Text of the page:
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A landmark decision handed down today by the High Court of Australia has sent the strongest message yet to the manufacturers of automotive brake pads that their products have a direct link to the deadly asbestos relegated disease, mesothelioma.
The case involved the companies responsible for Hardie-Bestos and Hardie-Ferodo brake linings.
Mr Booth commenced his case in 2008 in the NSW Dust Diseases Tribunal. It has been hard fought through the NSW Dust Diseases Tribunal, the NSW Supreme Court and now the High Court of Australia.
Ms Joanne Wade, specialist asbestos lawyer with Slater and Gordon, said the High Court decision in favour of John Booth, a former motor mechanic, against Amaca Pty Limited and Amaba Pty Limited is a major win for asbestos sufferers.
“This decision will provide a huge amount of relief to the possibly hundreds of mechanics and automotive workers who have contracted or may contract asbestos related diseases repairing brakes over the years.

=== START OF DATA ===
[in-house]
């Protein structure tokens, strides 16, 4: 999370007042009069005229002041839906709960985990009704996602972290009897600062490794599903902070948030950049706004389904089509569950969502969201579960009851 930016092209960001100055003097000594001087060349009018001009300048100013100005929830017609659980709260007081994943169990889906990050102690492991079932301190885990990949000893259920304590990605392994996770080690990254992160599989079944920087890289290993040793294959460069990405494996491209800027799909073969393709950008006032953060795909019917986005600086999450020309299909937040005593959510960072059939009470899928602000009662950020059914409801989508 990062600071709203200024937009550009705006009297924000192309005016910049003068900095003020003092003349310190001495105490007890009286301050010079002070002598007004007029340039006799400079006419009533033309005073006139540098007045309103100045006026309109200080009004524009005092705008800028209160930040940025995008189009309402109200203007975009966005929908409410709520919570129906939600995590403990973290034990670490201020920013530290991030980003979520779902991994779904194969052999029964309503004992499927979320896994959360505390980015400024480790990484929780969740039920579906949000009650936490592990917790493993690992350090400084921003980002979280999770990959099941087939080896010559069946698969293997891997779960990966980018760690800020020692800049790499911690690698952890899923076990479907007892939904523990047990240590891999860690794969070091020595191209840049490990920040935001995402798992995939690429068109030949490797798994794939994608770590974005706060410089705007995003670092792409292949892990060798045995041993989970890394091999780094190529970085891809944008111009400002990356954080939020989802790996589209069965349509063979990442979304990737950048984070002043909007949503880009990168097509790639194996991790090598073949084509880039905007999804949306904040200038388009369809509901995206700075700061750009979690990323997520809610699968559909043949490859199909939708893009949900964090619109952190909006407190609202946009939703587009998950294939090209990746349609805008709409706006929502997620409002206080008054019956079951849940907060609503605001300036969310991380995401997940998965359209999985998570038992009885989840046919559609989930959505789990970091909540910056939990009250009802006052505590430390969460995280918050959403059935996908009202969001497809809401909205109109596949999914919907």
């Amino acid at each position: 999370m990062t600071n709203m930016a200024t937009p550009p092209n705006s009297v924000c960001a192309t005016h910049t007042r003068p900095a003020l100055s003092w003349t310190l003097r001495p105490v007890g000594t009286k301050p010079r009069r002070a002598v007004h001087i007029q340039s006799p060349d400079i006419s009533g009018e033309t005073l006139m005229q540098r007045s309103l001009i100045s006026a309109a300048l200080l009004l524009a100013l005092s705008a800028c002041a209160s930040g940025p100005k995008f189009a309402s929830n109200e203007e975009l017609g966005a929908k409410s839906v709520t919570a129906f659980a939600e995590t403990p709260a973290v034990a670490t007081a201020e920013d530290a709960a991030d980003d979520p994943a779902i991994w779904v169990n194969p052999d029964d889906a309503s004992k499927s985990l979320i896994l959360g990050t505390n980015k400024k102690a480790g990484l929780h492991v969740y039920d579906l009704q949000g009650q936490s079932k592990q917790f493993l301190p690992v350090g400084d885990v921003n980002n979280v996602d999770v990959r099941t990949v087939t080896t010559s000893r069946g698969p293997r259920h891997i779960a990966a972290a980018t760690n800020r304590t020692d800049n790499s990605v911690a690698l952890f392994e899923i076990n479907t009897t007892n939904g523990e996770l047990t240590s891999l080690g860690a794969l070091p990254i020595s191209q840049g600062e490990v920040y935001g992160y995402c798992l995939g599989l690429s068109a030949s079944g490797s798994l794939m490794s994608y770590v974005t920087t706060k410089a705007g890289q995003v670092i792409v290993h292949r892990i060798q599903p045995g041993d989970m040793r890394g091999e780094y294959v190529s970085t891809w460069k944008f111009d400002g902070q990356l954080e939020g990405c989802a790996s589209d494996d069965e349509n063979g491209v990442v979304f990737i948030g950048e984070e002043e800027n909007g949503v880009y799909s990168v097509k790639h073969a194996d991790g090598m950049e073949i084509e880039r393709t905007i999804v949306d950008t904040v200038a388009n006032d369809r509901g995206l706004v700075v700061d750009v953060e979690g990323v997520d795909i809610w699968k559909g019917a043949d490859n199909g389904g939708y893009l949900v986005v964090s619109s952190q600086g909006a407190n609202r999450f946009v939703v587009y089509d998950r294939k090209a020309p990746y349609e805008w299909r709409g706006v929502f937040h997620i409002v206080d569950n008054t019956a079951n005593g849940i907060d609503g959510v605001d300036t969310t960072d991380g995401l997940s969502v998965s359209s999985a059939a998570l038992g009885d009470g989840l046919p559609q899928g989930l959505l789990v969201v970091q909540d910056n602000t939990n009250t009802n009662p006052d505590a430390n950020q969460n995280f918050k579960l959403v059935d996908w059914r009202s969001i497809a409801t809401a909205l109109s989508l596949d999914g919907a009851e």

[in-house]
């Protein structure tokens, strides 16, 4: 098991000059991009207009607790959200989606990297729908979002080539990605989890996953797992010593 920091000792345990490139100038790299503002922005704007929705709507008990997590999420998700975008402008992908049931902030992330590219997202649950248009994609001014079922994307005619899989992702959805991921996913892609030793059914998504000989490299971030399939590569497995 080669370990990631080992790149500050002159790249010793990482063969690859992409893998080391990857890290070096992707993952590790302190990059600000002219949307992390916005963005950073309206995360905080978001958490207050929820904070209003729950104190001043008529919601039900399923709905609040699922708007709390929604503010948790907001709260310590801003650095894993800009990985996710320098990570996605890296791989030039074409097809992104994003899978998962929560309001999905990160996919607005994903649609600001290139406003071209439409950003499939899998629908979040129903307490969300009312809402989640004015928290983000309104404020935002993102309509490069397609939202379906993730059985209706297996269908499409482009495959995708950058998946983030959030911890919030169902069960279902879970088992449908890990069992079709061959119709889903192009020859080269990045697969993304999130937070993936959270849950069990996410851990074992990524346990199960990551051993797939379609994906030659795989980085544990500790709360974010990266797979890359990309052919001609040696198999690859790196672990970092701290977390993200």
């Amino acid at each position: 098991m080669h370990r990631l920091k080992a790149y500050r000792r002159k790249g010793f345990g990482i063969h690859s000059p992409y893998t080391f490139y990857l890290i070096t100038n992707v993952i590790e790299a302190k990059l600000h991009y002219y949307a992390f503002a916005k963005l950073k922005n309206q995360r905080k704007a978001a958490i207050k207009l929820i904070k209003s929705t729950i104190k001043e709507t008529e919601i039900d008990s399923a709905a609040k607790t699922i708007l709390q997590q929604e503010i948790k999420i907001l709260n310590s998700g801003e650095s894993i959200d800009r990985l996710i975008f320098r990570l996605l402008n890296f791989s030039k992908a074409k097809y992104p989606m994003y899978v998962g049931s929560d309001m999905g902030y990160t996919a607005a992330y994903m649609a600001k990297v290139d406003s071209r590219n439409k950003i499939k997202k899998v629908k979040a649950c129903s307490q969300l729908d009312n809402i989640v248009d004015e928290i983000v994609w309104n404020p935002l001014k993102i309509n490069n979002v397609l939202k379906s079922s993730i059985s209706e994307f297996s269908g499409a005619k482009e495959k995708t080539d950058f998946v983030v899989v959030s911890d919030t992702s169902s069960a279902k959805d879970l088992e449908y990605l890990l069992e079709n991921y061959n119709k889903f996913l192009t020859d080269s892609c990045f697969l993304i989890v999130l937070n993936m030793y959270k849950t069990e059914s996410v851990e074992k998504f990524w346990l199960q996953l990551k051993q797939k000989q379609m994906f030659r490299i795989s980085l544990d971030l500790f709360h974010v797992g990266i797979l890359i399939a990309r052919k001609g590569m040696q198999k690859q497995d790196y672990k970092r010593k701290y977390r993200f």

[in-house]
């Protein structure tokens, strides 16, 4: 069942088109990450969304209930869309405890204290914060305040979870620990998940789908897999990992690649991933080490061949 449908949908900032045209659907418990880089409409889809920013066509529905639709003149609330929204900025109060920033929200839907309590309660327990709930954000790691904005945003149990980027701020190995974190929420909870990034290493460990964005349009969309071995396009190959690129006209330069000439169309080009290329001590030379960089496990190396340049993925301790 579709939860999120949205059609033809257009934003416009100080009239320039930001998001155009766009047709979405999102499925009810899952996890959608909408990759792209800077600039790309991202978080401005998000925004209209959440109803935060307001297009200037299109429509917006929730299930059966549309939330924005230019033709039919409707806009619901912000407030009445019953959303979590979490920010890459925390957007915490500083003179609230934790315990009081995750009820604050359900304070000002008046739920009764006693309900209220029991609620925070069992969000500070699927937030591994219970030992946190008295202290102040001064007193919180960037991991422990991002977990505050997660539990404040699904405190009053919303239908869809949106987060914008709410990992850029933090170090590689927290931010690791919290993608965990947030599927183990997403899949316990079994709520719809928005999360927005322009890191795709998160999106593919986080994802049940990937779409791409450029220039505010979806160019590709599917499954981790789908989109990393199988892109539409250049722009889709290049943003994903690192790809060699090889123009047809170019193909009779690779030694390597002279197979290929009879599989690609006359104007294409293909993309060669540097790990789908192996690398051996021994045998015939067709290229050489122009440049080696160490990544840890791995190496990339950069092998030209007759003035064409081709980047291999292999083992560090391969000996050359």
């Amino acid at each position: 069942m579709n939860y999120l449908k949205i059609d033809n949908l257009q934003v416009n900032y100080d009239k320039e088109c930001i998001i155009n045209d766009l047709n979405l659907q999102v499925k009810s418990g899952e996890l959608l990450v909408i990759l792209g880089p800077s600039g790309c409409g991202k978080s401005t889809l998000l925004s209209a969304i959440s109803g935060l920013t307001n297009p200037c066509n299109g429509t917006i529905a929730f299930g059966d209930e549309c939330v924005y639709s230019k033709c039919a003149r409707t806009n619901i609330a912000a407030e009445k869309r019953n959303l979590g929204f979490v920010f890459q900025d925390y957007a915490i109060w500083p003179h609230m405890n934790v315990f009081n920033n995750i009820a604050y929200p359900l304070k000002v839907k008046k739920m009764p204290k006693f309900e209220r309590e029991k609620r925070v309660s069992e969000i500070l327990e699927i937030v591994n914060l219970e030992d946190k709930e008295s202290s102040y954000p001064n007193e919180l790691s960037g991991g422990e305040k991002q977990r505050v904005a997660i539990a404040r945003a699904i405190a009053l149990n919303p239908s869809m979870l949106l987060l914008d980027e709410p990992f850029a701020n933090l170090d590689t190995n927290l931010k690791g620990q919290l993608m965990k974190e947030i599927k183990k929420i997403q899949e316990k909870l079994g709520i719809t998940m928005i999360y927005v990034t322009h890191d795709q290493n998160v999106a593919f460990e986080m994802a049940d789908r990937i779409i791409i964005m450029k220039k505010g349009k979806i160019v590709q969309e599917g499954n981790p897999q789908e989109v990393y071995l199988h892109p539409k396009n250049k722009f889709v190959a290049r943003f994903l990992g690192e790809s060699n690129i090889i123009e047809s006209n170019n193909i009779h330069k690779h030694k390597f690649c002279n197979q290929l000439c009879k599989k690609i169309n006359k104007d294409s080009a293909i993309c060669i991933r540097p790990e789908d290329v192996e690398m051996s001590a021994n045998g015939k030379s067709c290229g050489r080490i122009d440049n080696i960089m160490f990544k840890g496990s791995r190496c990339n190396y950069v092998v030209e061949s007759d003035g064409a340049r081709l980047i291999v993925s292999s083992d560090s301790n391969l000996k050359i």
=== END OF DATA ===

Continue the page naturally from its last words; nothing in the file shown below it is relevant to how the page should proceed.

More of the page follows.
“Today’s decision clears the way for their families to continue their fight for justice and the hope of some compensation.
“Importantly today’s decision provides clarity over the issue of causation, risk and the treatment of mesothelioma cases,” Ms Wade said.
Asbestos was used as a component in brake linings until December 2003 when an Australia-wide ban on the importation, manufacture and use of all forms of asbestos and asbestos containing products took effect.
Ms Wade said that just like John Booth, Slater and Gordon currently represents the family of a former mechanic, the late Arnold Shingles, who died from the incurable disease, mesothelioma in March 2010.
“His case, also against Amaba, formerly known as Hardie-Ferodo Pty Ltd, and Bendix Mintex Pty Ltd has been on hold for more than 15 months waiting for this decision. His family will now be able to continue their fight for justice.”